Noninvasive Cardiovascular Imaging

Using soundwaves to examine your moving heart

You might need to have noninvasive cardiovascular imaging so your physician can check your heart size, shape and function. This special type of ultrasound is called echocardiography and is performed by technologists to diagnose heart conditions.

Overview

You might need to have noninvasive cardiovascular imaging so your physician can check your heart size, shape and function. This special type of ultrasound is called echocardiography and is performed by technologists to diagnose heart conditions.

Examining Your Moving Heart

Echocardiography uses sound waves to create moving pictures of the heart to check for aneurysms, cardiomyopathy, congenital heart defects, congestive heart failure and valve disease. Cardiologists who examine your echocardiograms can see your heart’s structure and movement. They look for leaks, blockages and other problems.

Echocardiography doesn’t use radiation and is harmless and painless. The test usually takes about an hour. Our technologists and doctors make sure you are comfortable and understand what is happening during the test.

Types of Echocardiograms

Your healthcare provider selects from these types of echocardiograms, depending on your needs:

Resting echocardiogram

You lie on an exam table, and the technologist places small metal disks (electrodes) on your chest, connected to a machine. The technologist moves a special wand (transducer) over your chest. He or she applies a clear gel to your skin to help the wand glide more easily.

Stress echocardiogram

You have a resting echocardiogram, followed by an exercise echocardiogram. For this, you exercise on a treadmill or stationary bicycle, usually for 5 to 10 minutes, until your heart rate reaches a certain point. The second test checks for problems that can occur when your heart rate speeds up. You are hooked up to the machine through the electrodes on your chest while you exercise to monitor your heart.

If you cannot exercise, you are given an intravenous medication to speed your heart rate for the test.

What to Expect

Examining Your Moving Heart

Echocardiography uses sound waves to create moving pictures of the heart to check for aneurysms, cardiomyopathy, congenital heart defects, congestive heart failure and valve disease. Cardiologists who examine your echocardiograms can see your heart’s structure and movement. They look for leaks, blockages and other problems.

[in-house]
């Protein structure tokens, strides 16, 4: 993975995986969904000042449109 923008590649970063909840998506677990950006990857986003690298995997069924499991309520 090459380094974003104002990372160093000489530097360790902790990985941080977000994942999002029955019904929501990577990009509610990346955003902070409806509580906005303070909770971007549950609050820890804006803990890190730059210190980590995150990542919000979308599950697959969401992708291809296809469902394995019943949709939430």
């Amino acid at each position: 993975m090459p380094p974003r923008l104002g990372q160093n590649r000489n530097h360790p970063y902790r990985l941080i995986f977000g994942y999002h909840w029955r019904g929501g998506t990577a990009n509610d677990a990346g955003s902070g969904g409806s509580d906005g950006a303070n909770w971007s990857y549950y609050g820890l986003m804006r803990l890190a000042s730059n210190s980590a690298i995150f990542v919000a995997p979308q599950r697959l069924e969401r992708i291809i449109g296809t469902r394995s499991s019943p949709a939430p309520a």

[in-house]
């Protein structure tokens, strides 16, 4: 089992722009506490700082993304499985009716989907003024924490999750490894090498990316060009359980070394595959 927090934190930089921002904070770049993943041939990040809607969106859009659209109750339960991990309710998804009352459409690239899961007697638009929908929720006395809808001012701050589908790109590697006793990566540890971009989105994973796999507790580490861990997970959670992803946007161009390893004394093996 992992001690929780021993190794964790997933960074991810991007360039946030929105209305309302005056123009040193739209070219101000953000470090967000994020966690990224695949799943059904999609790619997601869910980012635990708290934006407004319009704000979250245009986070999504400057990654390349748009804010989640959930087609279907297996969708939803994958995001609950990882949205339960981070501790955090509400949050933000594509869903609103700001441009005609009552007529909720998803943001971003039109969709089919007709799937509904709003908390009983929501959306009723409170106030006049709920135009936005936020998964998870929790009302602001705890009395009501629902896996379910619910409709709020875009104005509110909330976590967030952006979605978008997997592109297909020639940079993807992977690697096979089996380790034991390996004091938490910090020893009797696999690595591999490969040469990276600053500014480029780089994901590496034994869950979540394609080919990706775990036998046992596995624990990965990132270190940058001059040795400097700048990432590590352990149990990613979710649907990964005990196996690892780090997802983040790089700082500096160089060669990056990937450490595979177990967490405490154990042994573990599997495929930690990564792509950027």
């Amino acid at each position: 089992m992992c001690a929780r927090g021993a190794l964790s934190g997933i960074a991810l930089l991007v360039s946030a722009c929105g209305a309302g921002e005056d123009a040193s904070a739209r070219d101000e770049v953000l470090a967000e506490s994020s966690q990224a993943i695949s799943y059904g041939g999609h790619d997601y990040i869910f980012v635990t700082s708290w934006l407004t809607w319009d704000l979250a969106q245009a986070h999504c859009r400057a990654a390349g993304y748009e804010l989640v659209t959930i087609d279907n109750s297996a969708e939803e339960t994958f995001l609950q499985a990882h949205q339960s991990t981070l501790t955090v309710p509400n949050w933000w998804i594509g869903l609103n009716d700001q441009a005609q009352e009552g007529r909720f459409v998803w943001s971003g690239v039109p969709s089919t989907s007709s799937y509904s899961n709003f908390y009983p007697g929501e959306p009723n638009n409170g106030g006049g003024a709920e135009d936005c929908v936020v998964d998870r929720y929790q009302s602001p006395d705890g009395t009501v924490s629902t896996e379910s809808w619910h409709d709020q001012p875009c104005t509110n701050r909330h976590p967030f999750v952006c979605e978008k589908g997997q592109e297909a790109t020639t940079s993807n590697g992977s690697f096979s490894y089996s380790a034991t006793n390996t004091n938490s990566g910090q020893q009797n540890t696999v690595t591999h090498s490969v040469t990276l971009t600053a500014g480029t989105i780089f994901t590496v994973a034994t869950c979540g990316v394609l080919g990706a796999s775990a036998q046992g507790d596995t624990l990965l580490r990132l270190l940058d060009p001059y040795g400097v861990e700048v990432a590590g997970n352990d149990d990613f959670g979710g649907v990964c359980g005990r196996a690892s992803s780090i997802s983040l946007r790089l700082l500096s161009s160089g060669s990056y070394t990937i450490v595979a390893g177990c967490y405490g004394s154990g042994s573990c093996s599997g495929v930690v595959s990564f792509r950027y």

Echocardiography doesn’t use radiation and is harmless and painless. The test usually takes about an hour. Our technologists and doctors make sure you are comfortable and understand what is happening during the test.

Types of Echocardiograms

Your healthcare provider selects from these types of echocardiograms, depending on your needs:

Resting echocardiogram

You lie on an exam table, and the technologist places small metal disks (electrodes) on your chest, connected to a machine. The technologist moves a special wand (transducer) over your chest. He or she applies a clear gel to your skin to help the wand glide more easily.

Stress echocardiogram

You have a resting echocardiogram, followed by an exercise echocardiogram. For this, you exercise on a treadmill or stationary bicycle, usually for 5 to 10 minutes, until your heart rate reaches a certain point. The second test checks for problems that can occur when your heart rate speeds up. You are hooked up to the machine through the electrodes on your chest while you exercise to monitor your heart.

If you cannot exercise, you are given an intravenous medication to speed your heart rate for the test.

You don’t need to do anything special to prepare for an echocardiogram. You can eat and drink as you normally would.

You change into a gown so the technologist can access your chest area. Usually you can leave on your pants and shoes. You may need to remove jewelry.

Preparing For Your Exam

You don’t need to do anything special to prepare for an echocardiogram. You can eat and drink as you normally would.

You change into a gown so the technologist can access your chest area. Usually you can leave on your pants and shoes. You may need to remove jewelry.

Your technologist tells you when to expect the results of the test. You can go back to normal activities.

After Your Exam

Your technologist tells you when to expect the results of the test. You can go back to normal activities.

Be sure to write down in advance the questions you want to ask your provider so you don’t forget them at your appointment.

  • Will the test hurt?
  • What if I can’t exercise as fast as you want during a stress test?
  • How will I find out the results of my test?
  • Can I bring my partner to the test with me?
  • Will I need other tests after this one?
  • If you find something wrong with my heart, what happens next?

Questions to Ask

Be sure to write down in advance the questions you want to ask your provider so you don’t forget them at your appointment.

  • Will the test hurt?
  • What if I can’t exercise as fast as you want during a stress test?
  • How will I find out the results of my test?
  • Can I bring my partner to the test with me?
  • Will I need other tests after this one?
  • If you find something wrong with my heart, what happens next?

Patient Stories for Noninvasive Cardiovascular Imaging

MedlinePlus Echocardiograms

This national government website includes information about echocardiograms and how your doctor uses them to guide your treatment.

Resources

MedlinePlus Echocardiograms

This national government website includes information about echocardiograms and how your doctor uses them to guide your treatment.